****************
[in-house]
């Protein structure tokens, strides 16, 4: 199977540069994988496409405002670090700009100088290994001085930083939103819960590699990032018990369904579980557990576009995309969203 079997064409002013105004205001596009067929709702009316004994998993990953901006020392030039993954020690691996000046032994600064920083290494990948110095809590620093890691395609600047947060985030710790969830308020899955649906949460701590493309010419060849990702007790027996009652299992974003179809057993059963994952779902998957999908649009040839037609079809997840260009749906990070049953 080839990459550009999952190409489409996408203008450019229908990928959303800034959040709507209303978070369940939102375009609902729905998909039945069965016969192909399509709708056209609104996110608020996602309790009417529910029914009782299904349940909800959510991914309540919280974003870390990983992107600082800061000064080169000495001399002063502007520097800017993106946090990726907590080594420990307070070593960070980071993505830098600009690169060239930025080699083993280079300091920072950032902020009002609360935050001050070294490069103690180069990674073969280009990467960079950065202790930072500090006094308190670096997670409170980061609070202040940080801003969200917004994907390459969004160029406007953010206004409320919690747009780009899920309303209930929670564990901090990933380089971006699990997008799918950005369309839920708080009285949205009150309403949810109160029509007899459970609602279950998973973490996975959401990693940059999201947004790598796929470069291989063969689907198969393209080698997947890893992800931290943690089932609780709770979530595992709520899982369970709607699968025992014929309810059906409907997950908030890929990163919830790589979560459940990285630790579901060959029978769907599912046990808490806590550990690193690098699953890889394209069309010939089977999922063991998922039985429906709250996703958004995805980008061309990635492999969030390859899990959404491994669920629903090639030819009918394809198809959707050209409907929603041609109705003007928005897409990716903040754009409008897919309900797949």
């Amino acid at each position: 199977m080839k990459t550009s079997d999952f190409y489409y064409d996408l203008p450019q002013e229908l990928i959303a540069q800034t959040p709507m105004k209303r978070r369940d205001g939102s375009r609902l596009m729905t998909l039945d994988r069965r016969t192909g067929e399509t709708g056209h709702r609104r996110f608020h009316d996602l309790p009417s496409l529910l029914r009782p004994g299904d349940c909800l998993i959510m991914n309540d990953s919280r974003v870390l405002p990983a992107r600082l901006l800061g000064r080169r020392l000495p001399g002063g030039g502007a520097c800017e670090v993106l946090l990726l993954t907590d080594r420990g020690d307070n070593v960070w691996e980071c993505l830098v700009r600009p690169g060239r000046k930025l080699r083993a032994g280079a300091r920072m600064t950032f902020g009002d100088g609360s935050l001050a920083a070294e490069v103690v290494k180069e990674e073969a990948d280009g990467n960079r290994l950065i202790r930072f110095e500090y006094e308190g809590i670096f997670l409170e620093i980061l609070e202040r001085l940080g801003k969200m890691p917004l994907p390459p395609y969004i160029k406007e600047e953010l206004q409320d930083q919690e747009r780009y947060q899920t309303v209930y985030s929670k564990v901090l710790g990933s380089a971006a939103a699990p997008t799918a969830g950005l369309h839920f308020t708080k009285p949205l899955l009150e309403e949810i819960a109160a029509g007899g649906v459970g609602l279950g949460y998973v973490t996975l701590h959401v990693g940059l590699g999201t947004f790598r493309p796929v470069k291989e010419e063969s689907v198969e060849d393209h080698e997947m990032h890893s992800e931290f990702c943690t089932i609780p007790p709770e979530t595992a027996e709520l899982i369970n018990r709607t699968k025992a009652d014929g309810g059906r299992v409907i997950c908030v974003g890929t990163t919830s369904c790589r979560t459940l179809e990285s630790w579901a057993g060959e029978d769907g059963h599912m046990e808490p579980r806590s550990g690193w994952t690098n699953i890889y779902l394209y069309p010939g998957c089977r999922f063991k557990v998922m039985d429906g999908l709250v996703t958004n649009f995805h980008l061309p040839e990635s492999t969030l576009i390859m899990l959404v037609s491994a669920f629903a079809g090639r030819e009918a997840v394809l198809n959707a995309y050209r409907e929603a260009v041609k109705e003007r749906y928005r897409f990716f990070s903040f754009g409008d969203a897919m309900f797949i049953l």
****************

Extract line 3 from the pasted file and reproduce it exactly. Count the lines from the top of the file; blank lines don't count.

């Amino acid at each position: 199977m080839k990459t550009s079997d999952f190409y489409y064409d996408l203008p450019q002013e229908l990928i959303a540069q800034t959040p709507m105004k209303r978070r369940d205001g939102s375009r609902l596009m729905t998909l039945d994988r069965r016969t192909g067929e399509t709708g056209h709702r609104r996110f608020h009316d996602l309790p009417s496409l529910l029914r009782p004994g299904d349940c909800l998993i959510m991914n309540d990953s919280r974003v870390l405002p990983a992107r600082l901006l800061g000064r080169r020392l000495p001399g002063g030039g502007a520097c800017e670090v993106l946090l990726l993954t907590d080594r420990g020690d307070n070593v960070w691996e980071c993505l830098v700009r600009p690169g060239r000046k930025l080699r083993a032994g280079a300091r920072m600064t950032f902020g009002d100088g609360s935050l001050a920083a070294e490069v103690v290494k180069e990674e073969a990948d280009g990467n960079r290994l950065i202790r930072f110095e500090y006094e308190g809590i670096f997670l409170e620093i980061l609070e202040r001085l940080g801003k969200m890691p917004l994907p390459p395609y969004i160029k406007e600047e953010l206004q409320d930083q919690e747009r780009y947060q899920t309303v209930y985030s929670k564990v901090l710790g990933s380089a971006a939103a699990p997008t799918a969830g950005l369309h839920f308020t708080k009285p949205l899955l009150e309403e949810i819960a109160a029509g007899g649906v459970g609602l279950g949460y998973v973490t996975l701590h959401v990693g940059l590699g999201t947004f790598r493309p796929v470069k291989e010419e063969s689907v198969e060849d393209h080698e997947m990032h890893s992800e931290f990702c943690t089932i609780p007790p709770e979530t595992a027996e709520l899982i369970n018990r709607t699968k025992a009652d014929g309810g059906r299992v409907i997950c908030v974003g890929t990163t919830s369904c790589r979560t459940l179809e990285s630790w579901a057993g060959e029978d769907g059963h599912m046990e808490p579980r806590s550990g690193w994952t690098n699953i890889y779902l394209y069309p010939g998957c089977r999922f063991k557990v998922m039985d429906g999908l709250v996703t958004n649009f995805h980008l061309p040839e990635s492999t969030l576009i390859m899990l959404v037609s491994a669920f629903a079809g090639r030819e009918a997840v394809l198809n959707a995309y050209r409907e929603a260009v041609k109705e003007r749906y928005r897409f990716f990070s903040f754009g409008d969203a897919m309900f797949i049953l």